Thursday, December 19, 2013

Alta Gracia / Cordoba

In order to break up the long trip north to Iguazu Falls, we decided to stop off at the quaint town of Alta Gracia.  Alta Gracia is famous for being the home of Che Guevara from 1932 to 1944.  His parents brought him to Alta Gracia (High Grace) because they hoped the dry and clean air would help with his asthma, which he suffered from throughout his life.  At 16, Che left Alta Gracia for Buenos Aires to pursue his education as a physician.

Che's house has since been converted into a museum, where we were able to spend the day.

If you've never had the chance to watch the movie "Motorcycle Diaries", I highly recommend it.  It's about the early life of Che, where he takes the above pictured motorcycle across South America to find himself, going into adulthood.  Beautiful move!

It's interesting that many of our most celebrated human rights activists have had a rather unfortunate histories with the CIA.  The late Nelson Mandela was visiting his home in South Africa, when CIA informed the local government his whereabouts, allowing them to imprison him for 27 years, starting in 1962!  Che met his end in Bolivia, where again, the CIA informed the local government of his whereabouts, leading to his capture and execution!  Throughout South America, Che is still celebrated as a hero - one that fought for a free and united people.

On a totally unrelated topic, check out this bimbo!

Other than the Che museum, there wasn't a whole lot of things to do in Alta Gracia, other than to take in the local beauty (like this drunken donkey).  This is where Lydia and I first learned about the Argentine "siesta" time.  Lydia and I walked around the downtown core at around mid day on a week day, and found that the place was a ghost town.  There wasn't a person or open shop in sight.  What we later learned is that the Argentinians have a much different work schedule than what we keep at home.  They will typically wake up when they wake up; make it to their business at around 9ish, work for a couple of hours; close shop and go home for a few hours to spend with their family; go back to the shop for 'a couple' more hours of work; close the shop when they feel like it, and then drink into the wee hours of the morning.  I couldn't understand why they had a recent economic crisis!  It's definitely the place to be if you want to chillaxe for the rest of your life!  It makes shopping a little difficult though :)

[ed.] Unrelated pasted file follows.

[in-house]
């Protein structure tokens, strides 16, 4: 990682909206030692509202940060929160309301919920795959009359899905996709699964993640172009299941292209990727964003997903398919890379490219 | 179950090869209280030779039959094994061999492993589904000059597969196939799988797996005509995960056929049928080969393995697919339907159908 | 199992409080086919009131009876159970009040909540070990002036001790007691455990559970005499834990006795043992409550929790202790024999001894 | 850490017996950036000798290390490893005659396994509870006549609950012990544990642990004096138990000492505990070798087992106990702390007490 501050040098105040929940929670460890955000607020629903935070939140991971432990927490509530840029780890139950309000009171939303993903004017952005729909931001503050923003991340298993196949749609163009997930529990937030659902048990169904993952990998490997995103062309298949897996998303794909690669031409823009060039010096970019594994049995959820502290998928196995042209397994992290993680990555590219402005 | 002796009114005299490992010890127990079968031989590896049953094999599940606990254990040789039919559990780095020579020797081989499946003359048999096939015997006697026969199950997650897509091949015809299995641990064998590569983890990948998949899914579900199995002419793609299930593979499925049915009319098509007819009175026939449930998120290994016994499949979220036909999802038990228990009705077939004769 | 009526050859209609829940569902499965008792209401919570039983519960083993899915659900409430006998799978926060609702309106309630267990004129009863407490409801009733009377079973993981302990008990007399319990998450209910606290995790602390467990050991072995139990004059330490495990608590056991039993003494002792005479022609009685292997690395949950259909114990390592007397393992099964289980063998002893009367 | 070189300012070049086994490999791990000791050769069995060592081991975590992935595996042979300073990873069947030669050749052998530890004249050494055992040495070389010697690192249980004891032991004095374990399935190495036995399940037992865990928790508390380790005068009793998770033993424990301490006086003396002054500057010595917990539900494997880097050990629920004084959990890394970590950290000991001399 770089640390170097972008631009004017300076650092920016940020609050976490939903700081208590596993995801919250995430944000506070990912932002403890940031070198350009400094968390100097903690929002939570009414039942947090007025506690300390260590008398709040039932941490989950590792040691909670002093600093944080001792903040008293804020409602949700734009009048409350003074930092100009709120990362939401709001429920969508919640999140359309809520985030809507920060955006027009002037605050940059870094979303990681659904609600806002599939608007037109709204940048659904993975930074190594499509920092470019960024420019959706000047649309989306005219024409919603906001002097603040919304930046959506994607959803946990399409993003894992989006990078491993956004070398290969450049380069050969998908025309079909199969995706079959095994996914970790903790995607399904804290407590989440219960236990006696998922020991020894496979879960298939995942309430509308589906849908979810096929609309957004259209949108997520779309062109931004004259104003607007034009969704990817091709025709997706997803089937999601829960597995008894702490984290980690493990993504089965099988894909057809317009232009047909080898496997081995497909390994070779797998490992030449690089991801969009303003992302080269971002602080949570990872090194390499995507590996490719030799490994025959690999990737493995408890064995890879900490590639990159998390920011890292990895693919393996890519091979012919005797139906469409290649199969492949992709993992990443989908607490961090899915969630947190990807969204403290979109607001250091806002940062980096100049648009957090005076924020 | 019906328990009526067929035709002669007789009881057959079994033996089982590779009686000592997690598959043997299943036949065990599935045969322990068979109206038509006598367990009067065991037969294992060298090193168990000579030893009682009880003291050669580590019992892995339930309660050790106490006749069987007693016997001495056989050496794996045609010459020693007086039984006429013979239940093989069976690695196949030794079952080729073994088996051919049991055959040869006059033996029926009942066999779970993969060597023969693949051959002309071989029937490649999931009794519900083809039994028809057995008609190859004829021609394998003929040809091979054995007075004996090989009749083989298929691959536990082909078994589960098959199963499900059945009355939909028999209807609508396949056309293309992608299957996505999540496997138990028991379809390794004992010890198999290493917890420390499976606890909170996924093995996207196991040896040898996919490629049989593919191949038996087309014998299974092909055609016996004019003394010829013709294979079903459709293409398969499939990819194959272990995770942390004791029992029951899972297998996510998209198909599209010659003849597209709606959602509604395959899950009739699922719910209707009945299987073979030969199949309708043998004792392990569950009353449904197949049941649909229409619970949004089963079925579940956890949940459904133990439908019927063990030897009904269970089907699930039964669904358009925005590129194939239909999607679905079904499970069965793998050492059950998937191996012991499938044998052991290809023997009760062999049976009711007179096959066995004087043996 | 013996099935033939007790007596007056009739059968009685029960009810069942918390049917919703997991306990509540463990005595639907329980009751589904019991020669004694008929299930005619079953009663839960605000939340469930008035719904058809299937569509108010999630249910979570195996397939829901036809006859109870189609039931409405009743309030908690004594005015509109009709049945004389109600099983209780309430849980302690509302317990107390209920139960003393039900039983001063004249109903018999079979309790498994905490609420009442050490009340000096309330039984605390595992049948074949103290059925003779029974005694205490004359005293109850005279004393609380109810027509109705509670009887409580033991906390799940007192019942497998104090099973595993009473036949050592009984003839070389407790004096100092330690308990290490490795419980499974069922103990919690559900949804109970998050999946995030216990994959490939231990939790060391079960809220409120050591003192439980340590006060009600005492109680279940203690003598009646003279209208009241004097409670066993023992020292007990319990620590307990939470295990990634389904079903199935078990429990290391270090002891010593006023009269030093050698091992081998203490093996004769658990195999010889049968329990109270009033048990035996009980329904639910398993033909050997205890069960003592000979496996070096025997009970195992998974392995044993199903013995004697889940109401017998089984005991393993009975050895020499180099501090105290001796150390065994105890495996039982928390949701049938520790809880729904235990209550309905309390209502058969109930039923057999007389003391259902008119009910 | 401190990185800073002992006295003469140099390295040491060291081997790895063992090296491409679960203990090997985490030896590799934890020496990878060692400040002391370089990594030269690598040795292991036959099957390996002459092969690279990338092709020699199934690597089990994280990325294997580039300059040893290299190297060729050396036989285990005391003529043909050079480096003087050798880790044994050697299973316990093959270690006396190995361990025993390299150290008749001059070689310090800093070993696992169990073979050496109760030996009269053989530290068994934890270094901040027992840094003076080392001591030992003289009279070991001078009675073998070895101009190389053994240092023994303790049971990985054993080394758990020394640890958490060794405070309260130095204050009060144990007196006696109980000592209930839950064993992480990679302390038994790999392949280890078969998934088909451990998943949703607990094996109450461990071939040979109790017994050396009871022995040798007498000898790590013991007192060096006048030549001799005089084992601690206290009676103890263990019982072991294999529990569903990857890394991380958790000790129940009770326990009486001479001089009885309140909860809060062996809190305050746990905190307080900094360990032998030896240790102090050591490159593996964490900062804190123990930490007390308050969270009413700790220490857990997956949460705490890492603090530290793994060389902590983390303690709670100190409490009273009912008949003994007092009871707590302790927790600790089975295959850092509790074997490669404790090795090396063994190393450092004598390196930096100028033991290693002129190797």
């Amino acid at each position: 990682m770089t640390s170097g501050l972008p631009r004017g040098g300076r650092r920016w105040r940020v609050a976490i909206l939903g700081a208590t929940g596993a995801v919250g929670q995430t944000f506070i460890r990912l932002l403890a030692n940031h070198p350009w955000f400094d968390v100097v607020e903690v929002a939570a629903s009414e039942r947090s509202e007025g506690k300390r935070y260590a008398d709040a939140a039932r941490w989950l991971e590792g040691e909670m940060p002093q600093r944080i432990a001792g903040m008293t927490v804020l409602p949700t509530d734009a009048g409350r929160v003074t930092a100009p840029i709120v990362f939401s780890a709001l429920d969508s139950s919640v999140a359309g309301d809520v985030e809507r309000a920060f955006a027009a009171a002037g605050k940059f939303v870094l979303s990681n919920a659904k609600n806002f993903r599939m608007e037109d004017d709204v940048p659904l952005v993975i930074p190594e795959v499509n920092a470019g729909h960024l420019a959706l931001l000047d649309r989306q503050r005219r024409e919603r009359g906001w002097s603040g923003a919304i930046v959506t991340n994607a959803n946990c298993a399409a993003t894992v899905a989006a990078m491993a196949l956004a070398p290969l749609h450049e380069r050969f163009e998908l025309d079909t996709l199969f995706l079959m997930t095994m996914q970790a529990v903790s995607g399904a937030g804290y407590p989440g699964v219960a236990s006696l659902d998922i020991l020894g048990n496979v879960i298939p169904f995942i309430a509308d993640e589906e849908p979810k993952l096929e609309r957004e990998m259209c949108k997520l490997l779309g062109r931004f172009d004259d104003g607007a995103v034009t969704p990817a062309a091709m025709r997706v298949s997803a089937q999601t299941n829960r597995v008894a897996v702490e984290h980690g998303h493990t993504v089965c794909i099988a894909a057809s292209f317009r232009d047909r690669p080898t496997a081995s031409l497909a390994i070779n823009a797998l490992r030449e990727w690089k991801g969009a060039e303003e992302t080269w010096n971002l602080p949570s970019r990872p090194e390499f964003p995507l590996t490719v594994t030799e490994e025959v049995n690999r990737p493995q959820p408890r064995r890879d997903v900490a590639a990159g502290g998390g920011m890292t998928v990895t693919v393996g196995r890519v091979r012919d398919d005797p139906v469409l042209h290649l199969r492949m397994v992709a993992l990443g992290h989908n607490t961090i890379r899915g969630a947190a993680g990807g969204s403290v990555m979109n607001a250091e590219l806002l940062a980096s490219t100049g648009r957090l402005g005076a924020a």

Alta Gracia was also the home of multiple beautiful parks, with really cool old-school playground equipment.

Lydia and I didn't miss the opportunity to spend the day riding horses, meeting the local natives, and fighting octopi!

We also found a vintage public water slide, which we raced toy ducks down!  I won!

We also met a young Forest Gump at play!

Throughout the park, there were lots of grazing horses and ponies, which really added to the experience!

Never seen this kind of horse before!

After a night or two in Alta Gracia, we stayed the night in Cordoba (a major city), before heading off on the final leg to Iguazu.  I can't really say too much about Cordoba, other than it was our first experience seeing copious rent-by-the-hour motels, and that it was the first time we experienced our favourite wine, Tomero - a Malbec from Mendoza.  Soooooo good (even when drank from a plastic cup in a rent-by-the-hour motel)!!!!!

Finally, Cordoba was also our first experience with public street tango!  So beautiful!

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